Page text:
ASU film students join storytelling masterclass with NFL 360

NFL 360, which produces short-form documentaries on the intersection of football and race, gender and nationality, worked with ASU students on the art of storytelling during Super Bowl week. (Photo by Aidan Richmond/Cronkite News)

MESA – The NFL ran a masterclass for Arizona State University students last Wednesday at the Sidney Poitier New American Film School, where they provided an in-depth analysis of the filmmaking techniques and processes used by NFL 360 in their series of documentaries.

Students attending the event were taught the intricacies of the documentary-making processes used at NFL 360, particularly how to work around limited budgets and timeframes to tell meaningful stories.

The presenters gave students a key understanding of how to tell a meaningful human story through striking visuals and a passionate spirit.

“I’m a big believer in giving people constraints to work within and be creative within. When you give people boundaries, it’s like a diamond, the better quality you’re going to get out of it,” NFL 360 co-creator Dallas Hitchcock said. “Having constraints creates a much better product at the end of the day because that passion comes into play.”

The masterclass came a day after NFL 360 – a brand of NFL Media that creates content about stories that are “bigger than football” – released its latest documentary on Jimmy Raye, a black quarterback from Fayetteville, North Carolina who left the segregated South to play for one of the only integrated college programs in the country at Michigan State.

The documentary titled The Indelible Legacy of Jimmy Raye, which first aired on NFL Network, goes beyond the NFL’s past and turns to criticize the NFL’s present, where Black head coaches and executives continue to struggle to find meaningful employment in the higher ranks of NFL franchises.

The documentary aligns with NFL 360’s focus on the intersection of football and race, gender and nationality. Other recent documentaries include a look at how Polynesian culture and football meet in Hawaiian high school football and how members of the Ukrainian League of American Football have had to fight for their country amid an ongoing war.

The film’s director and producer, Osahon Tongo, sees his film as a way for people to better understand Raye’s story – and the history that accompanies it.

“One of the things I learned from doing the piece is, seeing these historical events through the lens of somebody who went through all this. It hits different than if you read it in a textbook,” Tongo said. “The whole league is standing on the shoulders of people like this who push boundaries.”

Despite making the film for the NFL’s official platforms, Tongo didn’t shy away from portraying the shortcomings of the league’s 32 clubs.

“My North star is always being honest, and, since I love this game so much, I want to hold it accountable because we do want the change,” Tongo said.

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The film debuted shortly after the latest round of NFL coaching hires following the regular season. The only Black coach hired was DeMeco Ryans, who replaced another Black head coach in Lovie Smith for the Houston Texans.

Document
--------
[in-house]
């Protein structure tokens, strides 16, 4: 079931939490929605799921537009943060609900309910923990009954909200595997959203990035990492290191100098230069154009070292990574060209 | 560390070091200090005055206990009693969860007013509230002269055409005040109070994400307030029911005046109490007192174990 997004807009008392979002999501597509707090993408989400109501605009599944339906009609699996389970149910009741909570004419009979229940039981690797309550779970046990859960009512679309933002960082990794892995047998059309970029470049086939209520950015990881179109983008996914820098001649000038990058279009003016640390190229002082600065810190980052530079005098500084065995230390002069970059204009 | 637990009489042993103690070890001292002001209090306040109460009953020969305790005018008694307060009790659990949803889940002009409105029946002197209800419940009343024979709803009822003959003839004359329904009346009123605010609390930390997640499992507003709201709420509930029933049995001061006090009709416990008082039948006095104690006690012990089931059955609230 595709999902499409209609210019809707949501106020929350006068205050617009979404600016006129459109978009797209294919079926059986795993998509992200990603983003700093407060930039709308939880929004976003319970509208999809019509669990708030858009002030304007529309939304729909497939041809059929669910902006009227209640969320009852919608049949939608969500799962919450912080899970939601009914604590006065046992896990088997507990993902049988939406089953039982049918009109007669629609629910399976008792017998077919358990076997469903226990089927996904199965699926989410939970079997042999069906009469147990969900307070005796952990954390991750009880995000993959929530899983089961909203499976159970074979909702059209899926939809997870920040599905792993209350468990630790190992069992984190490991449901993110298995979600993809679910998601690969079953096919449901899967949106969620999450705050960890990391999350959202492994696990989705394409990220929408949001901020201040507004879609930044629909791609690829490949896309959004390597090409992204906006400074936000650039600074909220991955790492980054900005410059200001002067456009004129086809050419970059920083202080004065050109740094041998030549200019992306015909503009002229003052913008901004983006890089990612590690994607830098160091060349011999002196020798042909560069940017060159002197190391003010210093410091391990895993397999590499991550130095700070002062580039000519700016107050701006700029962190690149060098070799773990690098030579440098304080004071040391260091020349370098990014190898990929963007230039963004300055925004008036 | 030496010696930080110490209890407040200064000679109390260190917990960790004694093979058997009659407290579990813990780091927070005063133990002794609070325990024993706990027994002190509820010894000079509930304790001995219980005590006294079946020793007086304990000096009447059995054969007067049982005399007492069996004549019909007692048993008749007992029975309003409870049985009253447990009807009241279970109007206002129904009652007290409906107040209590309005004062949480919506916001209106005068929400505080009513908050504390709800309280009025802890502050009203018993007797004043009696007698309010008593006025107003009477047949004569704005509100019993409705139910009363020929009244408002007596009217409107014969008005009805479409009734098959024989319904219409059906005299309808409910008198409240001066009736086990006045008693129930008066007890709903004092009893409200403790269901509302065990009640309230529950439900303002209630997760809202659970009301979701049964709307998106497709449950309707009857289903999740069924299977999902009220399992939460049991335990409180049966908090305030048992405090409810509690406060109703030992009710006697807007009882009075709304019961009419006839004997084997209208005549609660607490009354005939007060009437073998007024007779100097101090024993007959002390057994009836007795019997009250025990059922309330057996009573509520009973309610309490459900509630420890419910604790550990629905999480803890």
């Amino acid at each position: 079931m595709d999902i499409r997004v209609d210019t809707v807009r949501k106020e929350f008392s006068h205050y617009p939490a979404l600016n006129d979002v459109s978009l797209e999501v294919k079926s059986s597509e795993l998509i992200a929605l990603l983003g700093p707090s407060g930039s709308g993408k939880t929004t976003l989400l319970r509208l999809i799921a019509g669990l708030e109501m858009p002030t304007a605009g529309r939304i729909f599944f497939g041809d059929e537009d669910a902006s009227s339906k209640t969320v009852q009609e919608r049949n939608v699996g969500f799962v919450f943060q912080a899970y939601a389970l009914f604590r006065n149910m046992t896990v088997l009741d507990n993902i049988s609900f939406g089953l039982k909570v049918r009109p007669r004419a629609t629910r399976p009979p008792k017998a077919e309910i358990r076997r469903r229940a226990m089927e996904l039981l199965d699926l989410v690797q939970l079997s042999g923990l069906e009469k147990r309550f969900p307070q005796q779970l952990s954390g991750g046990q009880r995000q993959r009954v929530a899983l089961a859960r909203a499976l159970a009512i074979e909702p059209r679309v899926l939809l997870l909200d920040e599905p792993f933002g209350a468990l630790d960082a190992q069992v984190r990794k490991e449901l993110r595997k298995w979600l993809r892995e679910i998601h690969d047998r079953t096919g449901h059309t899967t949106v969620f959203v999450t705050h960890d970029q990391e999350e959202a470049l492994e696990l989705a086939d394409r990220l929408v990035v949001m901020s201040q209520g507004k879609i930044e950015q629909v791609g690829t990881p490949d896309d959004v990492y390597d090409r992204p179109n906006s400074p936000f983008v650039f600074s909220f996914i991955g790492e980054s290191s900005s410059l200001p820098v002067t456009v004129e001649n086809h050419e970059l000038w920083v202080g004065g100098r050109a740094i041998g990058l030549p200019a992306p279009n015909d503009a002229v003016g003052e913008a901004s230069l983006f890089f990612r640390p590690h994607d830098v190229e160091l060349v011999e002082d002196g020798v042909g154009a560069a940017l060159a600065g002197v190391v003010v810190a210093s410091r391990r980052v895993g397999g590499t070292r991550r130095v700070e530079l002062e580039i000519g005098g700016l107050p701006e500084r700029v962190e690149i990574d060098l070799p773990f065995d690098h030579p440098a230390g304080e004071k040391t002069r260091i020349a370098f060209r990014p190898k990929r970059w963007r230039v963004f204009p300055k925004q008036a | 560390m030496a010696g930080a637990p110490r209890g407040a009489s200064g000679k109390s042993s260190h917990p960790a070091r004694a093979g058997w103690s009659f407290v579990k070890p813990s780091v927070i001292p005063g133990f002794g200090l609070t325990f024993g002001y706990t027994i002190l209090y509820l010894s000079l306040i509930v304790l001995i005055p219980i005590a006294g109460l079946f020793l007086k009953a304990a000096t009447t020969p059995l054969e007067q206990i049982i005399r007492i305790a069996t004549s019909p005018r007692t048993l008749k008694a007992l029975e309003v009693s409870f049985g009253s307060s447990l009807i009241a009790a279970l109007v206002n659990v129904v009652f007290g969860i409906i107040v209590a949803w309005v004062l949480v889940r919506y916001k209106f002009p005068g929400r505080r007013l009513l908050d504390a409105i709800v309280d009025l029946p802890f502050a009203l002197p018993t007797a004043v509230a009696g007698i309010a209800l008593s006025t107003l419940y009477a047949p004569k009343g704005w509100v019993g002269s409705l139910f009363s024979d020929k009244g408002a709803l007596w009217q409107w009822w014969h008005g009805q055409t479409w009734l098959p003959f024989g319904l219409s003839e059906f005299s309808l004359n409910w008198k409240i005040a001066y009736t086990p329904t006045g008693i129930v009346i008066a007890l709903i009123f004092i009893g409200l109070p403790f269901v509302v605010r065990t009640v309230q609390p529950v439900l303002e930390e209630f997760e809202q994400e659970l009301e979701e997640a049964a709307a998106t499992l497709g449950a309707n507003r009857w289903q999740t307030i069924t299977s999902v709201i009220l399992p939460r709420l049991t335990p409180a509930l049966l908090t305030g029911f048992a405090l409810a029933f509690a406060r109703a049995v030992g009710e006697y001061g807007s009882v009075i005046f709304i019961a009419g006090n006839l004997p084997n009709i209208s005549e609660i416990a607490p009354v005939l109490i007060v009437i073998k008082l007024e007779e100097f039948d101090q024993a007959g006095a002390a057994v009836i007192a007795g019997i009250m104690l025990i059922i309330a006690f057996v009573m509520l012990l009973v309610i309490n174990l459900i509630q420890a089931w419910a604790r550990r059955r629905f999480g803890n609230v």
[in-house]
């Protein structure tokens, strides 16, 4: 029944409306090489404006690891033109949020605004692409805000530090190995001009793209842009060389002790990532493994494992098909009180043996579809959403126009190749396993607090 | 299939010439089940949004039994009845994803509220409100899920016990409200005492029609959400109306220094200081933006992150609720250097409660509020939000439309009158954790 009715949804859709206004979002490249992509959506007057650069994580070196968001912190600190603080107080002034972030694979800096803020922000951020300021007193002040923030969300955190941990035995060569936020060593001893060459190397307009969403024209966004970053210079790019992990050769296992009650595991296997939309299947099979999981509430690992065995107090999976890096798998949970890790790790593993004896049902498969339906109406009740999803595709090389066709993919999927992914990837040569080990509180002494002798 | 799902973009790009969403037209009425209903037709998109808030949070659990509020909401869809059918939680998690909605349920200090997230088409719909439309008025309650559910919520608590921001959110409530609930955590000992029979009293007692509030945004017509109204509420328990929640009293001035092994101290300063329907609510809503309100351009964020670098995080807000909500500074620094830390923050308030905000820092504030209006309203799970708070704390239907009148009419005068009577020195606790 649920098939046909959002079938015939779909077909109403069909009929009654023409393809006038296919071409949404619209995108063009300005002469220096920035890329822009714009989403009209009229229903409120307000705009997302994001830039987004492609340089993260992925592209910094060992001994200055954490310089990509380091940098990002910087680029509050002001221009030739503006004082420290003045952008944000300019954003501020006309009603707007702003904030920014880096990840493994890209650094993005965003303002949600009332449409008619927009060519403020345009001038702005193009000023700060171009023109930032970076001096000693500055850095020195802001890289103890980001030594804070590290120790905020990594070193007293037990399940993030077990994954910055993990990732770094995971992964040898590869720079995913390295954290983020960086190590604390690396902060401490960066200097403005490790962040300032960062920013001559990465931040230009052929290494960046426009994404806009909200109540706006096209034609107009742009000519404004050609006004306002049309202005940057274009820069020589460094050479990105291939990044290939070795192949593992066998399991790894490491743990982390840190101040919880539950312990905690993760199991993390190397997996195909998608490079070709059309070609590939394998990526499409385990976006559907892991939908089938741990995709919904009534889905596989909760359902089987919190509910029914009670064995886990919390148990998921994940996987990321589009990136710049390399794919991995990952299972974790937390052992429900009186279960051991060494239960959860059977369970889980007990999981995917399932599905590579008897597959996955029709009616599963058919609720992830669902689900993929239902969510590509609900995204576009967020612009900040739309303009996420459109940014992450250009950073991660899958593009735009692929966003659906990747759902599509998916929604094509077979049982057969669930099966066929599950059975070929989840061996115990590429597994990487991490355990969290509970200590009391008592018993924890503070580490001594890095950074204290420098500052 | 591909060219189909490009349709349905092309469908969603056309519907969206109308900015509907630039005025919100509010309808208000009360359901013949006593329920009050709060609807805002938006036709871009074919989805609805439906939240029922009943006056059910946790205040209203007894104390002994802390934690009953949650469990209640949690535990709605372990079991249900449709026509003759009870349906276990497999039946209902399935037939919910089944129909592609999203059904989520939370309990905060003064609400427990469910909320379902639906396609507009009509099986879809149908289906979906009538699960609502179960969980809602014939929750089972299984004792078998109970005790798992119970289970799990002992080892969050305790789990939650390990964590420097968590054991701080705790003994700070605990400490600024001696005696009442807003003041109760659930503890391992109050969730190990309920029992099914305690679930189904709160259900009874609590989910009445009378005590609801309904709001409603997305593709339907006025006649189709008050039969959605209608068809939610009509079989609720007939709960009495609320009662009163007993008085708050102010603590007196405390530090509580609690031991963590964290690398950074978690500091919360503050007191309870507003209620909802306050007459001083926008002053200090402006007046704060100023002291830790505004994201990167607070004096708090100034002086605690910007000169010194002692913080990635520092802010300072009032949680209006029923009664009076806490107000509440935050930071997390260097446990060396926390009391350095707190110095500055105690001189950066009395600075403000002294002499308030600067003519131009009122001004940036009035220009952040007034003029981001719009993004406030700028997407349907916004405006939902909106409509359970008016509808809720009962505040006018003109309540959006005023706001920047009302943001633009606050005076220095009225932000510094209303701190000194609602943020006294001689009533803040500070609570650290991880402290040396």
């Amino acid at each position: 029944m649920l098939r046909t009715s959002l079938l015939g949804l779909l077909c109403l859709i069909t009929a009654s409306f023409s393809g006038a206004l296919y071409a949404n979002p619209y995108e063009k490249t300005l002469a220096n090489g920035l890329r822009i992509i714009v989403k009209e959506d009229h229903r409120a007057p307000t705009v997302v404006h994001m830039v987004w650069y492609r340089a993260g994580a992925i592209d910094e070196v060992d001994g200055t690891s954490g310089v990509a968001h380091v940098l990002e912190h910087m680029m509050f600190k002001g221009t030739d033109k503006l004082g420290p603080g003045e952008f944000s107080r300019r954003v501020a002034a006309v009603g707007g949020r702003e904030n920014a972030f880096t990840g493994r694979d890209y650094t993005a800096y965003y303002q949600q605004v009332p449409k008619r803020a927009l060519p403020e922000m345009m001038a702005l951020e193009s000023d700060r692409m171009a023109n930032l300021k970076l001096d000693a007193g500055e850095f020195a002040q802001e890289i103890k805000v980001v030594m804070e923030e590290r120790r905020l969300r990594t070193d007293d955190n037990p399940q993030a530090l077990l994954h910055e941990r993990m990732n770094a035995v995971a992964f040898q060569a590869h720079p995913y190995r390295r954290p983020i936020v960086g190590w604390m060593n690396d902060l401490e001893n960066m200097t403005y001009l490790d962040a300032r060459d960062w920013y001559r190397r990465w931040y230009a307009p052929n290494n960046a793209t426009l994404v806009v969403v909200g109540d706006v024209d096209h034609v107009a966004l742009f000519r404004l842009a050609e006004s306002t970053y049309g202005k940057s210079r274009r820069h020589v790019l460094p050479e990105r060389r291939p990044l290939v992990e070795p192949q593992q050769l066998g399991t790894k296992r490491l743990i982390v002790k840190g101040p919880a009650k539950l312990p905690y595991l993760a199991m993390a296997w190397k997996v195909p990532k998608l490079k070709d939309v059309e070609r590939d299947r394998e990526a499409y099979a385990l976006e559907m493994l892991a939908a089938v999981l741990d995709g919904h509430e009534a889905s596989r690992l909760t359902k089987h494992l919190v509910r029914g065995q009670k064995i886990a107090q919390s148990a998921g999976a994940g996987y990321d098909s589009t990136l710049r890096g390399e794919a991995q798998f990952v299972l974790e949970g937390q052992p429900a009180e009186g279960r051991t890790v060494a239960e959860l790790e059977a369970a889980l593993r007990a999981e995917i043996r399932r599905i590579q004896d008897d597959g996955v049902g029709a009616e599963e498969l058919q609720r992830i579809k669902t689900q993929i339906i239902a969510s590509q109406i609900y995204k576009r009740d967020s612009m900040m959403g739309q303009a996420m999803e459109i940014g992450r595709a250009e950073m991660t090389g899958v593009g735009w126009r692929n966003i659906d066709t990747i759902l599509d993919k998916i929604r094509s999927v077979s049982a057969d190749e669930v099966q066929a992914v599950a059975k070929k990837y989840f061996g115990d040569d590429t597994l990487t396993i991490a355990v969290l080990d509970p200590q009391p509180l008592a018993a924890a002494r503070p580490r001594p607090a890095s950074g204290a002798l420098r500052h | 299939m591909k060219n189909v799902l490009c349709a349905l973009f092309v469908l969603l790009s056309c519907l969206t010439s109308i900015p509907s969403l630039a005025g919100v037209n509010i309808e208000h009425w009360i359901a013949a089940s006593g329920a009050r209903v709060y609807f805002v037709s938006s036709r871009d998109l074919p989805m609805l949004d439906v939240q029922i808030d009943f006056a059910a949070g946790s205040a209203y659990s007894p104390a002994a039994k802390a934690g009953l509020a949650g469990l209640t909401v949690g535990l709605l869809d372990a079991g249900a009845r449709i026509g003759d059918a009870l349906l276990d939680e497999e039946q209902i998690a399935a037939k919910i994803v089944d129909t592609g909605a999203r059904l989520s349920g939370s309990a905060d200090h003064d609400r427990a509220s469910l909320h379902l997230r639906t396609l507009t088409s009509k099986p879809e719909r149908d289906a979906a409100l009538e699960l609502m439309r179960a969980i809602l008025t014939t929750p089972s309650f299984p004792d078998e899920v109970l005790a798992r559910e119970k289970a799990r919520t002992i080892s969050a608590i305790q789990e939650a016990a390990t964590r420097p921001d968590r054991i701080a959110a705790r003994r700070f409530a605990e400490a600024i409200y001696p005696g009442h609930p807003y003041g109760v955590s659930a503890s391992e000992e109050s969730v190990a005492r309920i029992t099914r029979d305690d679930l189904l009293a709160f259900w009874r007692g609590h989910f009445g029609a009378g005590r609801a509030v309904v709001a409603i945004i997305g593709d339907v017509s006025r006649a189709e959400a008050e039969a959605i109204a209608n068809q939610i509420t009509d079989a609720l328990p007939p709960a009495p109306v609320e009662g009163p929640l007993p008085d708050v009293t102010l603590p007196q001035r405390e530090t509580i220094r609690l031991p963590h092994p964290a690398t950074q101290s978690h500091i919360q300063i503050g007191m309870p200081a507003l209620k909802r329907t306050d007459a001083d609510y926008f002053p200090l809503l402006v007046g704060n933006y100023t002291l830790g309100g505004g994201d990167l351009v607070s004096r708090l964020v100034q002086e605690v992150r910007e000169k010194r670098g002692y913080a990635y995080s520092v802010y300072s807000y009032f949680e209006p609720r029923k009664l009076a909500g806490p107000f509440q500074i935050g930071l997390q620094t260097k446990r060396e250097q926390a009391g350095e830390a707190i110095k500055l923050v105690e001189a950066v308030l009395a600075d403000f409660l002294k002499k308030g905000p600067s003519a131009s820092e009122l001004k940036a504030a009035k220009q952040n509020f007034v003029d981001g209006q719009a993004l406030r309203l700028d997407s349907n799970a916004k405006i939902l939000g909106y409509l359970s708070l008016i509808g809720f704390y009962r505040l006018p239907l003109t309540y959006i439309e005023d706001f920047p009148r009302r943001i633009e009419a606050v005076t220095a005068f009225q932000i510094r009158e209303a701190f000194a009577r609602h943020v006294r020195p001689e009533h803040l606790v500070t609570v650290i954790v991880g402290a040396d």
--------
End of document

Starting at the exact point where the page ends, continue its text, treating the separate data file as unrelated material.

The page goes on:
“It’s always disappointing. Sometimes they’ll interview them on the backend just to fulfill the Rooney Rule. … Every year is some type of disappointment,” Tongo said about the latest round of coaching hires. “I mean, the number of former players that are moving through the ranks, that are of color, that are not even getting looked at, it’s kind of irritating.”

NFL 360 knows the topics can be uncomfortable for viewers and may not resonate with all football fans, but the goal to provide a clear and accurate portrayal of America’s most popular professional sports league is the top priority.

“They can turn the channel,” Tongo said about how teams feel about unreceptive fans. “You need to understand that the history of the league stands on men like this. You have Lamar Jackson, you have Pat Mahomes and Jalen Hurts; they think it’s important. … The offensive coordinator for your favorite team has a whole life story, and I think it’s important for you to know that.”

In the masterclass, the presenters focused on how to handle challenging topics in a way that is respectful and not exploitative. India Wright, director and producer of Solomon Thomas / Breathe, drove these efforts home in a documentary that details the story of Solomon Thomas and his sister Ella’s suicide.

For her documentary, she highlighted the importance of consulting with a psychiatrist beforehand in order to approach the difficult interviews in a respectful and delicate manner.

“The last thing we want to do is trigger them and exploit the death of their daughter, the death of their sister,” Wright said. “You have to realize that while it’s my story, it’s their lives and they are giving us this immense amount of trust to allow us to come in and tell their story.”

NFL 360 gave ASU film students an example of how to create meaningful stories at the intersection of sports and real-world issues in a delicate manner, all while navigating monetary and time constraints.

“I learned how to tell these stories; to tell others’ stories without being disrespectful and helping to share an accurate representation of their lives,” ASU film student Stephanie Santa Cruz said.

Aidan Richmond AY-dun RICH-muhnd (he/him/his)
Sports Reporter, Phoenix

Aidan Richmond expects to graduate in December 2023 with a bachelor’s degree in sports journalism and a minor in Japanese. Richmond, who is assigned to Cronkite Sports this semester, interned as a technical director and contributor for Varsity Sports Show.